If you never try, you’ll never know
Chapter 1: Why Mama Moto
Let’s begin. Yes, let’s begin. But where do I begin ? One says that the most important in a story is a good start and a beautiful ending. The ending, I don’t know it yet. The start, here it is.
The starting point is my TR6. An old Triumph motorcycle from 1964. I fell in love at first sight, bought her right away in a vintage motorcycle exhibition. I didn’t even have my licence at that time but I knew it was the right choice. I could not explain why. She came to me, SHE chose me.
Thanks to this bike I met an extraordinary crew of women I’ve been traveling the world with. This group of «parisiennes» is named L’équipée. The Himalayan mountains, the Amazonia, the Pyrénées… We rode a few miles on two wheels together. Before that, I used to proudly wear my suit, right after graduating business school. I raised the flag of companies that weren’t made for me. I wasn’t sad, I wasn’t really happy either. But what actually did free me, was the road.
In October 2016, I’m hired for an advertising campaign shot in Cape Town, South Africa. Here I go, to the other side of the world in order to be a motorcycle model for a feminine hygiene products brand. If I had been told that before I wouldn’t have believed it…
Not having anything really important in my career at that time, I ask the production company to book my return flight 2 months later. Once the videoshoot done, I’m buying an old Honda to travel the whole country. At that time, I didn’t know that this journey would change my life.
Alone on my trail bike, I’m riding. Miles and miles of asphalt, gravel, sand and dirt. The white lines and the landscapes pass through, I’m focused, I can’t think of anything else than the present. The wind in my helmet becomes little by little my highest form of meditation. I’m free.
A second of hesitation and my front wheel get stuck in the sand. I come very close to flying over my motorcycle and I remember how ridiculous human is compared to the highest forces of nature. The fear of falling down in the middle of nowhere offers its share of pressure. It’s a good feeling. I must be aware of my surrounding. I’m feeling part of a universe that I must respect. I’m connected.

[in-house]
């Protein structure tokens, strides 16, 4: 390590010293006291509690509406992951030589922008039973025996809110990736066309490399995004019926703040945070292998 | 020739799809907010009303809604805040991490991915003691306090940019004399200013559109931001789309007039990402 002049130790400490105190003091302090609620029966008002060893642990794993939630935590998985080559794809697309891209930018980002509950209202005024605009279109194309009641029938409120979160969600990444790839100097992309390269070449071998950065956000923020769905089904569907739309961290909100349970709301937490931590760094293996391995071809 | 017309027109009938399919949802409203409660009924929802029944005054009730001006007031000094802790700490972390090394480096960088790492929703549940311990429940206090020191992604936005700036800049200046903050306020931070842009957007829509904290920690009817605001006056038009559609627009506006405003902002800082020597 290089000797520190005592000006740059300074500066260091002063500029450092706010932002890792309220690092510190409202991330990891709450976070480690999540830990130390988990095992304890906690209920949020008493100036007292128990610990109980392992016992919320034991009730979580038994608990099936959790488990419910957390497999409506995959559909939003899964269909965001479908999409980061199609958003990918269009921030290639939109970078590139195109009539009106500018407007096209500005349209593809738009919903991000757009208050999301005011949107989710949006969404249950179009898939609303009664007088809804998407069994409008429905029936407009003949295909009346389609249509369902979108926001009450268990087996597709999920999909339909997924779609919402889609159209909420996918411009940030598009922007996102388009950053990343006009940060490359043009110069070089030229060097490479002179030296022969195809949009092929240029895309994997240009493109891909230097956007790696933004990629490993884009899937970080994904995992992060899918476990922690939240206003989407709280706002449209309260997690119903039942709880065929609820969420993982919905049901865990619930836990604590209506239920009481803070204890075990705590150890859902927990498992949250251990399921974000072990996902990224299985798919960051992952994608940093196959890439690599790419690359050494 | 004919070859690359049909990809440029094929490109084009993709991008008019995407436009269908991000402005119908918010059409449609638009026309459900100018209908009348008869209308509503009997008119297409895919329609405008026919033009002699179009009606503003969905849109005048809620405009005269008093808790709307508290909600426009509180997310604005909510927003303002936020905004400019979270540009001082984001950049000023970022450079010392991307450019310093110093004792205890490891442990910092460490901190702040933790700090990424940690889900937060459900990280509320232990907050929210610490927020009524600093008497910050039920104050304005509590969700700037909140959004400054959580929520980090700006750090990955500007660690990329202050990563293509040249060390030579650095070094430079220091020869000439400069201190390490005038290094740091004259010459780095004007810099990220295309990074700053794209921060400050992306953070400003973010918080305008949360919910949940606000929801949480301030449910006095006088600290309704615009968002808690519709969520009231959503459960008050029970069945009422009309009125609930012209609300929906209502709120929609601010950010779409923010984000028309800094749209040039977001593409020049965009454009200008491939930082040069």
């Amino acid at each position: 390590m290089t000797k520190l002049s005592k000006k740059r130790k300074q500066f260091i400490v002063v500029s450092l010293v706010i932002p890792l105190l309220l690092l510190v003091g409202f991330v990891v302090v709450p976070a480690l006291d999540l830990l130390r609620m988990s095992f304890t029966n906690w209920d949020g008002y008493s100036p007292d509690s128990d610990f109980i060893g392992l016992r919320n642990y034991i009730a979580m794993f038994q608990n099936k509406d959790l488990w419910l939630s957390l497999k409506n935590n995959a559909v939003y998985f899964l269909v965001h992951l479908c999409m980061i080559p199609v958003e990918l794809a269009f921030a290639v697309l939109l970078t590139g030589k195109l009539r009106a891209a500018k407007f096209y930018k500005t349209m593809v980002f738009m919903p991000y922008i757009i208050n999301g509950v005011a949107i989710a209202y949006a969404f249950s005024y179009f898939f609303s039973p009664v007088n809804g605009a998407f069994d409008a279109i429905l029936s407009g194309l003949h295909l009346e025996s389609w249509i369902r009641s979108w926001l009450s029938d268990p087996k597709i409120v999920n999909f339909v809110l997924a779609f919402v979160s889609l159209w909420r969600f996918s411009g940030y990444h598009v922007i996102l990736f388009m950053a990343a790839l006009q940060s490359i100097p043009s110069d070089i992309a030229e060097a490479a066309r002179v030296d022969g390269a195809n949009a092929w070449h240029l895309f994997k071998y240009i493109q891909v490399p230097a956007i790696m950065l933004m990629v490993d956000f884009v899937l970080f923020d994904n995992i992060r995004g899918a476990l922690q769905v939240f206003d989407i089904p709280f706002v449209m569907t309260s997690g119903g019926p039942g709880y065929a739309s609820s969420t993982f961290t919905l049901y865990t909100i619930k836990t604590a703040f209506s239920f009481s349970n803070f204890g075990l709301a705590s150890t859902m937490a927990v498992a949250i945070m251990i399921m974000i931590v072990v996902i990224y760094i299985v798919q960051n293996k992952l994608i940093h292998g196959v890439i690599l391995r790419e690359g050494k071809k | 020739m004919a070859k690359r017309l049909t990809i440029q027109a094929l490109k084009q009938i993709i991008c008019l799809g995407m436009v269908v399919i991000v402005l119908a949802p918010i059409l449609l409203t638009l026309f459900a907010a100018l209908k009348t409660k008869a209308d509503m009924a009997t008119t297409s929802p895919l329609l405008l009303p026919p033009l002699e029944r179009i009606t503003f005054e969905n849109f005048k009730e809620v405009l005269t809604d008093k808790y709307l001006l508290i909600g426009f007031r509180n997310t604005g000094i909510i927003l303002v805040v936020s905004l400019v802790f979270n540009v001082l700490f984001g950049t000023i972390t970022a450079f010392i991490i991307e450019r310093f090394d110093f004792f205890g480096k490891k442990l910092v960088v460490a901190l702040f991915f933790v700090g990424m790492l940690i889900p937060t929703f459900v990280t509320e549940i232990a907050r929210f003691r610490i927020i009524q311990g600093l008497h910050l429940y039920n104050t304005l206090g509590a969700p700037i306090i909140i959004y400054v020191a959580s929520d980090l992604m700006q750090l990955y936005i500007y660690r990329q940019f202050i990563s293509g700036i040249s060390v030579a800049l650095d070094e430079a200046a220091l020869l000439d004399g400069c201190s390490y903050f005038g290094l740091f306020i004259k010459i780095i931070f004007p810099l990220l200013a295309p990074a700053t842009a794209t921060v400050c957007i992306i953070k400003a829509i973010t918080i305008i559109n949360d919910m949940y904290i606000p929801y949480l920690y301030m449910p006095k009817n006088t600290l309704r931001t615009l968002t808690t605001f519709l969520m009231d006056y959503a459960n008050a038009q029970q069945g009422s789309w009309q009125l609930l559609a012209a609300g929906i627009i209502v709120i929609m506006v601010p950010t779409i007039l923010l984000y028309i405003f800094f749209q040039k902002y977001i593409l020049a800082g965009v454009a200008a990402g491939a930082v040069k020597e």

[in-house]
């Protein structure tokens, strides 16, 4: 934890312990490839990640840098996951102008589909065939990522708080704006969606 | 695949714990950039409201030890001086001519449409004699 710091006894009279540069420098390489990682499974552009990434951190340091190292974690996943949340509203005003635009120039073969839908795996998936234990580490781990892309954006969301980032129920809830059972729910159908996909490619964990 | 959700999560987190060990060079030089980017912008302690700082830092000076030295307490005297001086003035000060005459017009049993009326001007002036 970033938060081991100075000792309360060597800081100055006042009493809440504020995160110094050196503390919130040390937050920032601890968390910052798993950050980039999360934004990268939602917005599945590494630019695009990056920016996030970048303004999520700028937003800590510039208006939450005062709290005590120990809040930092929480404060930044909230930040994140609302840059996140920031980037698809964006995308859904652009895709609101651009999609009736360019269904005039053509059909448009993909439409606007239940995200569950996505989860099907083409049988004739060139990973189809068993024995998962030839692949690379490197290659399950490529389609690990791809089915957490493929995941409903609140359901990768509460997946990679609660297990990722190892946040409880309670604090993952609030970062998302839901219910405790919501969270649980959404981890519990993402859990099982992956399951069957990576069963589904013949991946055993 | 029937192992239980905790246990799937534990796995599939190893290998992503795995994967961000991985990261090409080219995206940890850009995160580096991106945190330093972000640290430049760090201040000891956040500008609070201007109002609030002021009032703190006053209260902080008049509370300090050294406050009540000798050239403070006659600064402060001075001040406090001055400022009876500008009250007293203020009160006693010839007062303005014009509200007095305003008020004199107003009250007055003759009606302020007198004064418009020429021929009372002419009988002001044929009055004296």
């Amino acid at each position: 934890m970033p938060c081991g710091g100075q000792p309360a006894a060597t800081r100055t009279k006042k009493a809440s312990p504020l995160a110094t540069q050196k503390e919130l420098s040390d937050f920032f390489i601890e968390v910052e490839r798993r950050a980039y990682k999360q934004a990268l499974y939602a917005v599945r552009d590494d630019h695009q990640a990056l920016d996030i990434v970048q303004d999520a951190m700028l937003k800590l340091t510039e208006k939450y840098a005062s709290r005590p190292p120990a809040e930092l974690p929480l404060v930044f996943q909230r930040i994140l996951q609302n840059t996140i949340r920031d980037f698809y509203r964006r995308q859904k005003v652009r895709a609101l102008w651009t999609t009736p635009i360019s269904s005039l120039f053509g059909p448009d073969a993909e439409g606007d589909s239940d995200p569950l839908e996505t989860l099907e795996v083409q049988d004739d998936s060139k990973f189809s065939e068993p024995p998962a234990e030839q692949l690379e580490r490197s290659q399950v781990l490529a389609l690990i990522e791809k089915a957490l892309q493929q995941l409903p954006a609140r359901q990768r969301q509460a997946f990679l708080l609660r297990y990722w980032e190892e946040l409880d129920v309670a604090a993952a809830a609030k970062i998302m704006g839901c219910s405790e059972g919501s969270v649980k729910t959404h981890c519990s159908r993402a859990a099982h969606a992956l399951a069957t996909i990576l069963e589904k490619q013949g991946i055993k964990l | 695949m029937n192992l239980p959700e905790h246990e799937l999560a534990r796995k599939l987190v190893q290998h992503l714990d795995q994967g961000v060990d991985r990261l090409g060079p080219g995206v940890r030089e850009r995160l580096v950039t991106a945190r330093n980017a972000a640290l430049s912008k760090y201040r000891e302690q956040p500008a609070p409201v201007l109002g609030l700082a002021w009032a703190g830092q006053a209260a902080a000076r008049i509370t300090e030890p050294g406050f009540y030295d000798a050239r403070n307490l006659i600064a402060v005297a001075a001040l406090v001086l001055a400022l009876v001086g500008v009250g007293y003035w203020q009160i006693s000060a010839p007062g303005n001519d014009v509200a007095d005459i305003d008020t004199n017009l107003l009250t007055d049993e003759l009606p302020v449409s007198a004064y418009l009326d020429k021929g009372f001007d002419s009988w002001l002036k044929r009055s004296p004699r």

The Western Cape, the Karoo, the Wild Coast, Lesotho… and each time, new faces. The beautiful paradox of loneliness is that it makes encounters so exceptional.
One morning I meet Talia that I take to town on the back of my motorcycle. She lives 4 miles from her work and doesn’t have a car. She says she usually walks to get there, everyday. She works in a clothing factory. Everything is hand-made, solid, authentic.
The day after, Talia is waiting for me in front of my bed and breakfast, a blue shirt in her hands. She offers it to me as a gift. She made it herself, this blue shirt. I didn’t know it yet but I would wear this piece of clothe for the rest of my trip. She hugs me as hard as she can and thanks me for taking her to work the day before. In the afternoon, she introduces me to all the women of her family. They gave me the nickname of «Mama Moto».
My english being quite poor, I try to communicate as I can. The beautiful thing when you can’t really talk to a stranger is that he sees you as you appear to him. No labels. No bias.
I will remember these women my entire life.
A month later, I’m back in Paris. I see my family, my friends. I’m hanging out having drinks and telling my stories. I’m out partying, having fun. I’m happy but something’s missing. A direction, a path, a goal I would say. Cape Town is calling me.
While I’m wearing my blue shirt, I’m thinking about Talia and about these women that made all these amazing clothes. I’m highly admirative of those techniques because it’s something I always wanted to do. What is more rewarding than being self-sufficient in today’s society, where we don’t do anything ourselves anymore ? Making my own clothes ? Why not ?
After a few months working on my brand identity, my own little universe, I dive in. I leave my 25 square meters apartment in Paris, I sell my furnitures and I buy my ticket. In honour of the south-african women I met on my journey, I will call my brand Mama Moto. It won’t be easy but after all, if you never try you’ll never know…
Cape Town, here I come.